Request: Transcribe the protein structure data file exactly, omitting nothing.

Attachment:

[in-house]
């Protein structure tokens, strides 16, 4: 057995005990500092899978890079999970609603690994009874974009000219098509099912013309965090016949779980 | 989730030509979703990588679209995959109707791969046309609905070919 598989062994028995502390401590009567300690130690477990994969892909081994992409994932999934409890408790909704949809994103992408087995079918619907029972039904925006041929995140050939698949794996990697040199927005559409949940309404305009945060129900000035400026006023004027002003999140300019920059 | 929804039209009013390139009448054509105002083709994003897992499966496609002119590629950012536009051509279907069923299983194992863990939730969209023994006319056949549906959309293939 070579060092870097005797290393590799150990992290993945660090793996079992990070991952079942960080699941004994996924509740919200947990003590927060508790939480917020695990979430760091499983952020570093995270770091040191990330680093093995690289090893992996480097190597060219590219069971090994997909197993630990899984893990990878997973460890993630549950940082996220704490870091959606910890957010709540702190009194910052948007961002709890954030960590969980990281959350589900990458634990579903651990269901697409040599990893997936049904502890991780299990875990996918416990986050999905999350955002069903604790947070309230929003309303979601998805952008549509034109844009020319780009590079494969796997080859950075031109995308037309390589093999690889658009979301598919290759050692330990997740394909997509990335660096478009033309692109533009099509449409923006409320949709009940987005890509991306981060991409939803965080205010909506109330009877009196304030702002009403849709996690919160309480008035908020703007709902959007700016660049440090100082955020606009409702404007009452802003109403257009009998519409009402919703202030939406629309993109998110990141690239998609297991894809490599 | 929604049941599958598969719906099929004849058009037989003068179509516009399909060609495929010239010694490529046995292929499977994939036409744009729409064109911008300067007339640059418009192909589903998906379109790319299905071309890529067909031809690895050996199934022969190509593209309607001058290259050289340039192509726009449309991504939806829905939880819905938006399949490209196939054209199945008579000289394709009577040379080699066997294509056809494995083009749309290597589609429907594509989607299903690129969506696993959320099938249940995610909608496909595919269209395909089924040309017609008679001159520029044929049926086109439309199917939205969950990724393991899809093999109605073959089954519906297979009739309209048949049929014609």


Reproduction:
[in-house]
């Protein structure tokens, strides 16, 4: 057995005990500092899978890079999970609603690994009874974009000219098509099912013309965090016949779980 | 989730030509979703990588679209995959109707791969046309609905070919 598989062994028995502390401590009567300690130690477990994969892909081994992409994932999934409890408790909704949809994103992408087995079918619907029972039904925006041929995140050939698949794996990697040199927005559409949940309404305009945060129900000035400026006023004027002003999140300019920059 | 929804039209009013390139009448054509105002083709994003897992499966496609002119590629950012536009051509279907069923299983194992863990939730969209023994006319056949549906959309293939 070579060092870097005797290393590799150990992290993945660090793996079992990070991952079942960080699941004994996924509740919200947990003590927060508790939480917020695990979430760091499983952020570093995270770091040191990330680093093995690289090893992996480097190597060219590219069971090994997909197993630990899984893990990878997973460890993630549950940082996220704490870091959606910890957010709540702190009194910052948007961002709890954030960590969980990281959350589900990458634990579903651990269901697409040599990893997936049904502890991780299990875990996918416990986050999905999350955002069903604790947070309230929003309303979601998805952008549509034109844009020319780009590079494969796997080859950075031109995308037309390589093999690889658009979301598919290759050692330990997740394909997509990335660096478009033309692109533009099509449409923006409320949709009940987005890509991306981060991409939803965080205010909506109330009877009196304030702002009403849709996690919160309480008035908020703007709902959007700016660049440090100082955020606009409702404007009452802003109403257009009998519409009402919703202030939406629309993109998110990141690239998609297991894809490599 | 929604049941599958598969719906099929004849058009037989003068179509516009399909060609495929010239010694490529046995292929499977994939036409744009729409064109911008300067007339640059418009192909589903998906379109790319299905071309890529067909031809690895050996199934022969190509593209309607001058290259050289340039192509726009449309991504939806829905939880819905938006399949490209196939054209199945008579000289394709009577040379080699066997294509056809494995083009749309290597589609429907594509989607299903690129969506696993959320099938249940995610909608496909595919269209395909089924040309017609008679001159520029044929049926086109439309199917939205969950990724393991899809093999109605073959089954519906297979009739309209048949049929014609």